One of the spice bottles is titled Kohelet and refers to the book of Ecclesiastes. On the side of another vessel a blessing has been printed inviting the reader to live a conscious life that manifests virtue. Other texts and symbols have been carefully arranged to produce meaningful decoration while a chevron wheat wheat-shaped motif is raised in relief on the front of the form.

Margaurite Josephson spent five years in Northern India and Afghanistan studying classical Indian music and collecting jewellery. She has an instinctive empathy with art that has a Middle Eastern flavour; her ancestry came from Spain where Moorish occupation left an indelible presence. Sharing many stylistic preferences with Sheffer, she believes arts essential role is to elevate the spirit and magnify beauty. She cultivates her passion for architecture with rare books and travel. The architecture of Morocco, Northern Africa and India has particular fascination for her.

While denying a role for social commentary in her work Josephson’s creative method often starts with an issue that is politically challenging such as the images of looting in the Baghdad Museum after the fall of Saddam Hussein. Like many others, she was alarmed by the theft and dispersal of much of the collection. Her response was to make a piece that celebrated Arabic cultural heritage to remind us that post 9/11 stereotypes have limited validity.

Quandusi is an architectural sculpture reflecting the style of the Maghreb people of Northern Africa. It has three storeys and a scalloped roof. Small arched, wooden doors have been inserted in its walls. It was inspired by the vast legacy of mud brick dwellings in the Middle East and North Africa. Elegant scrawls arc across the vaulted surface of this piece. The calligraphy was inspired by the poems of Al Quandasi, an 18th century Moroccan scholar and poet. The calligraphic tradition in this region encouraged a degree of improvisation in style and this is also evident in the looseness of mark making in this piece. Josephson’s use of script is not a literal copy of an original. Like Sheffer, she uses the archaic as a departure point for her own ideograms. The script on Quandasi has no reference to literal meaning but it honours the style, spirit and heritage of the original.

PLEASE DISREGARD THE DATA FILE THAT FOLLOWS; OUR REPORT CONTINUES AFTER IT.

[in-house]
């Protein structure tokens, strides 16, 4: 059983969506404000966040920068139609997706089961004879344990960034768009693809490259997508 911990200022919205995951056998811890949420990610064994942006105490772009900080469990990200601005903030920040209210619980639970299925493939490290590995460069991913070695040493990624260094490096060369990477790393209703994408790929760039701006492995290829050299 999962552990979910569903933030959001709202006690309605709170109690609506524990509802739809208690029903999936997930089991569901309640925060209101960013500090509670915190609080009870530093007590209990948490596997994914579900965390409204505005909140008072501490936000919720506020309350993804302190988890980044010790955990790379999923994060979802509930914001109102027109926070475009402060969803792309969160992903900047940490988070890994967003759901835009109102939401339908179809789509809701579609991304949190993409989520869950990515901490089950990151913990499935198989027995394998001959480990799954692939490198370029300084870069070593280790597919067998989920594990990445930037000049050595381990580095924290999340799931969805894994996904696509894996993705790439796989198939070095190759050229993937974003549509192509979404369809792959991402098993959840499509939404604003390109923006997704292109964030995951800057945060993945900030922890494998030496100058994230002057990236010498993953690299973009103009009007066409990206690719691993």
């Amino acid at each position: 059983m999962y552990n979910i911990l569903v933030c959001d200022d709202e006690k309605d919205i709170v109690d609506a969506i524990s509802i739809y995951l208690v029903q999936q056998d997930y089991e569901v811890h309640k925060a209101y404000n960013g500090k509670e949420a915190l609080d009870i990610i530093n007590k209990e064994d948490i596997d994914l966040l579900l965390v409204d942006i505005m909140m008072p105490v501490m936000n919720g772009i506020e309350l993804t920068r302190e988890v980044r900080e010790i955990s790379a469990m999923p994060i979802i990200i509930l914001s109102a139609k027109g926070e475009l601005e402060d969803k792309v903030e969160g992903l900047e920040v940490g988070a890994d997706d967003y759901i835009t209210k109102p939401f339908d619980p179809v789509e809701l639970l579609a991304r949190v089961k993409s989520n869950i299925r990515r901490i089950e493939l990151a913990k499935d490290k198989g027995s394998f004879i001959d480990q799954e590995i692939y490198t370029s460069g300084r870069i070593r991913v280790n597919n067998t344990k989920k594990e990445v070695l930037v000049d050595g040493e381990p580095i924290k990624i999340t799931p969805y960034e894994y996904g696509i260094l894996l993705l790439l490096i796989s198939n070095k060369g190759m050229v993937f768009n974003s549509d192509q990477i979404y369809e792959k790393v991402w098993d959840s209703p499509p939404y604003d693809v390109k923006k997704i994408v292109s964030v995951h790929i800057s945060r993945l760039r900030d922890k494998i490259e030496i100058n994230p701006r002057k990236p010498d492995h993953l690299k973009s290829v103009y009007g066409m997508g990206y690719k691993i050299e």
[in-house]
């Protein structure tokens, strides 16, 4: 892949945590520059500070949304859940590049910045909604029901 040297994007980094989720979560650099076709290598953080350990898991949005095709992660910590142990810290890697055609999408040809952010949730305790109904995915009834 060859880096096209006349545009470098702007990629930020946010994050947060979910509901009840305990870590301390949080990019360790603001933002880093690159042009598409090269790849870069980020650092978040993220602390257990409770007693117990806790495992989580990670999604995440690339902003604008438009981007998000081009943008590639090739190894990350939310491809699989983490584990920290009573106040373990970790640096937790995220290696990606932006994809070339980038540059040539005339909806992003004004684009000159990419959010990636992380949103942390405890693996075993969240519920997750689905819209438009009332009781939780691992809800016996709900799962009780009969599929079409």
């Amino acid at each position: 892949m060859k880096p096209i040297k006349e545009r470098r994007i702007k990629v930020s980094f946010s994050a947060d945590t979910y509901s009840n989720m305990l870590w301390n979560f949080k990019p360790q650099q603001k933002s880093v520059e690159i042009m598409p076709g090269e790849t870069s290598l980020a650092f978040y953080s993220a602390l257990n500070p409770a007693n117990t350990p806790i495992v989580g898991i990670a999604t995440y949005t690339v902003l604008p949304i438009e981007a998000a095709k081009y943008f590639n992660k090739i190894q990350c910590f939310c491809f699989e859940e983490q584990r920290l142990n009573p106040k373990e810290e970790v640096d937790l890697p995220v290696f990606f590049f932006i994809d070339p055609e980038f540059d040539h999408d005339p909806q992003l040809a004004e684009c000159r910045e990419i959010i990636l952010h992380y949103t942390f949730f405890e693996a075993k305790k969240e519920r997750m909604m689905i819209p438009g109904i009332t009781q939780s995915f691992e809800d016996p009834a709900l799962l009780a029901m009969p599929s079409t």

Around the necks of many Kutchi women in Afghanistan are worn prayer holders; intricately decorated pieces of jewellery that hold a written prayer. Relic is a huge prayer holder, almost one metre high. It is a large mandala like form, heavily ornate, its cracks and surfacing giving it the appearance of something old and sacred. Relic has an almost intimidating physical presence that is impossible to ignore. The work amplifies the aspirations of millions of women and celebrates the style and integrity of people too often stereotyped in the West.

Why are two artists living in the forests of Northern NSW giving voice to cultures that are half a planet away geographically? Avital Sheffer and Marguerite Josephson have distilled volatile territory to produce ceramics that connect directly to antiquity. They compel us to celebrate the common roots of these great Middle Eastern cultures and to acknowledge their complexity. Their work represents a conversation with their ancestor’s voices from new vessels.

Hadas I & II 2004 Tallest 69cm

Ritual Vessel I 2004 67x30x15cm